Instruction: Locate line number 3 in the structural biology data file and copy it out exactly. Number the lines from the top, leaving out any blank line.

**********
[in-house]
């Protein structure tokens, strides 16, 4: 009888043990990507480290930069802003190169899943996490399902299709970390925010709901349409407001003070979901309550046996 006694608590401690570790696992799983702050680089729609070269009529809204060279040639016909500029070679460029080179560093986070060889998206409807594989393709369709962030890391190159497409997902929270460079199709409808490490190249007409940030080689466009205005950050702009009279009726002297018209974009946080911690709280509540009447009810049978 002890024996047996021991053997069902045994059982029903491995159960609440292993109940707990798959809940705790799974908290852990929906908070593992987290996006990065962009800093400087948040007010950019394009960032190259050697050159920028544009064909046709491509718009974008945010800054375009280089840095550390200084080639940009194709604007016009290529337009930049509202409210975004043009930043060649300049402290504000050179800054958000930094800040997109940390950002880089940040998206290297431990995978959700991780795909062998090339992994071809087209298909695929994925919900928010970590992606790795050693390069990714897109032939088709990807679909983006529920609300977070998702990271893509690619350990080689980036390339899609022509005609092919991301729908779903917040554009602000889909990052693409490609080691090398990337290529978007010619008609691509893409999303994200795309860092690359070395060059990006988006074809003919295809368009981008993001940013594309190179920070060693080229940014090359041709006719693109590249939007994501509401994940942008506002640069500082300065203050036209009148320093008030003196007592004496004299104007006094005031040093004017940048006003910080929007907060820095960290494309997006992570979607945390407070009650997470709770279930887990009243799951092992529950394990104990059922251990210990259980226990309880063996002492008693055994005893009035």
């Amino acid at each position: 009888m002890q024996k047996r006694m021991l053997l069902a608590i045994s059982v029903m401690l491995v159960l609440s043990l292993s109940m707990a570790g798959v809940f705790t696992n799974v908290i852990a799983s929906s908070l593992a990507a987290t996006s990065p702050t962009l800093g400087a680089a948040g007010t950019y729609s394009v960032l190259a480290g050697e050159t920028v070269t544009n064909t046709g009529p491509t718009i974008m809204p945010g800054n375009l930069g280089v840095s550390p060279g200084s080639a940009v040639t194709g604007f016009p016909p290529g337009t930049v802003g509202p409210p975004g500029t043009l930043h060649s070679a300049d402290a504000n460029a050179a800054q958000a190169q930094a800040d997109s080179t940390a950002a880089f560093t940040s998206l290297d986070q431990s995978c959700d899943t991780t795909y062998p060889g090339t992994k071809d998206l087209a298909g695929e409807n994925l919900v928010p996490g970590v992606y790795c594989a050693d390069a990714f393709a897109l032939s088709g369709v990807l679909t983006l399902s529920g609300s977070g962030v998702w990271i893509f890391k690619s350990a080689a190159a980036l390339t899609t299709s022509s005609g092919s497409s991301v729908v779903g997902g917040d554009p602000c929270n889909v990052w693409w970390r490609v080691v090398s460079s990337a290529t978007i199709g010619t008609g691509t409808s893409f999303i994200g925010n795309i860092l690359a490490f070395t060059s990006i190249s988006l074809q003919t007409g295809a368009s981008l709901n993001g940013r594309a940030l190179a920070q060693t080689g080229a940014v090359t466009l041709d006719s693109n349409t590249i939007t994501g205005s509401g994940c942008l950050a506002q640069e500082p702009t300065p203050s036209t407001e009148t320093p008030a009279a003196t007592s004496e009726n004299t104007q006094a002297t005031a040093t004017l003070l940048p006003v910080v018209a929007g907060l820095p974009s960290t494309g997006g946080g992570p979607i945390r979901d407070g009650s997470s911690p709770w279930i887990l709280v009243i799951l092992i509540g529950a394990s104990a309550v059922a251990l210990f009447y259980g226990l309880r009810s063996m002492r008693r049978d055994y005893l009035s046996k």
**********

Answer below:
């Amino acid at each position: 009888m002890q024996k047996r006694m021991l053997l069902a608590i045994s059982v029903m401690l491995v159960l609440s043990l292993s109940m707990a570790g798959v809940f705790t696992n799974v908290i852990a799983s929906s908070l593992a990507a987290t996006s990065p702050t962009l800093g400087a680089a948040g007010t950019y729609s394009v960032l190259a480290g050697e050159t920028v070269t544009n064909t046709g009529p491509t718009i974008m809204p945010g800054n375009l930069g280089v840095s550390p060279g200084s080639a940009v040639t194709g604007f016009p016909p290529g337009t930049v802003g509202p409210p975004g500029t043009l930043h060649s070679a300049d402290a504000n460029a050179a800054q958000a190169q930094a800040d997109s080179t940390a950002a880089f560093t940040s998206l290297d986070q431990s995978c959700d899943t991780t795909y062998p060889g090339t992994k071809d998206l087209a298909g695929e409807n994925l919900v928010p996490g970590v992606y790795c594989a050693d390069a990714f393709a897109l032939s088709g369709v990807l679909t983006l399902s529920g609300s977070g962030v998702w990271i893509f890391k690619s350990a080689a190159a980036l390339t899609t299709s022509s005609g092919s497409s991301v729908v779903g997902g917040d554009p602000c929270n889909v990052w693409w970390r490609v080691v090398s460079s990337a290529t978007i199709g010619t008609g691509t409808s893409f999303i994200g925010n795309i860092l690359a490490f070395t060059s990006i190249s988006l074809q003919t007409g295809a368009s981008l709901n993001g940013r594309a940030l190179a920070q060693t080689g080229a940014v090359t466009l041709d006719s693109n349409t590249i939007t994501g205005s509401g994940c942008l950050a506002q640069e500082p702009t300065p203050s036209t407001e009148t320093p008030a009279a003196t007592s004496e009726n004299t104007q006094a002297t005031a040093t004017l003070l940048p006003v910080v018209a929007g907060l820095p974009s960290t494309g997006g946080g992570p979607i945390r979901d407070g009650s997470s911690p709770w279930i887990l709280v009243i799951l092992i509540g529950a394990s104990a309550v059922a251990l210990f009447y259980g226990l309880r009810s063996m002492r008693r049978d055994y005893l009035s046996k």